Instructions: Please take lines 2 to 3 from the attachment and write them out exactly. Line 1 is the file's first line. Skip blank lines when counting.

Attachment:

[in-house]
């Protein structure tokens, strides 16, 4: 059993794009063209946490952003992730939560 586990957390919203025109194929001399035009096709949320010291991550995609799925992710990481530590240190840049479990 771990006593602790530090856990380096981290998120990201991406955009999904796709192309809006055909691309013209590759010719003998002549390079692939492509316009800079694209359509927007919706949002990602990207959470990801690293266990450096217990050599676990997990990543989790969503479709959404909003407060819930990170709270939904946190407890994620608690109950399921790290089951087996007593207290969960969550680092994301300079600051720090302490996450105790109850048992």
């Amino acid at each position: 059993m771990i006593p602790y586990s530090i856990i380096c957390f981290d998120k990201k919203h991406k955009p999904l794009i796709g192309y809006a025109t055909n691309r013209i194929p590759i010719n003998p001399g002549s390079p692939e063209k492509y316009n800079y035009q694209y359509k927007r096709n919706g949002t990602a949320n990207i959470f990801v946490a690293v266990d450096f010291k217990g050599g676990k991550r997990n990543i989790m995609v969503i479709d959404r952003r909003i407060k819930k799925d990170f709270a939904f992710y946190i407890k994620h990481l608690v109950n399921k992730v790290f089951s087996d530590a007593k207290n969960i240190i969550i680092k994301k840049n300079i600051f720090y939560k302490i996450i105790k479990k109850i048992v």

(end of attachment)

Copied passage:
């Protein structure tokens, strides 16, 4: 059993794009063209946490952003992730939560 586990957390919203025109194929001399035009096709949320010291991550995609799925992710990481530590240190840049479990 771990006593602790530090856990380096981290998120990201991406955009999904796709192309809006055909691309013209590759010719003998002549390079692939492509316009800079694209359509927007919706949002990602990207959470990801690293266990450096217990050599676990997990990543989790969503479709959404909003407060819930990170709270939904946190407890994620608690109950399921790290089951087996007593207290969960969550680092994301300079600051720090302490996450105790109850048992």
């Amino acid at each position: 059993m771990i006593p602790y586990s530090i856990i380096c957390f981290d998120k990201k919203h991406k955009p999904l794009i796709g192309y809006a025109t055909n691309r013209i194929p590759i010719n003998p001399g002549s390079p692939e063209k492509y316009n800079y035009q694209y359509k927007r096709n919706g949002t990602a949320n990207i959470f990801v946490a690293v266990d450096f010291k217990g050599g676990k991550r997990n990543i989790m995609v969503i479709d959404r952003r909003i407060k819930k799925d990170f709270a939904f992710y946190i407890k994620h990481l608690v109950n399921k992730v790290f089951s087996d530590a007593k207290n969960i240190i969550i680092k994301k840049n300079i600051f720090y939560k302490i996450i105790k479990k109850i048992v």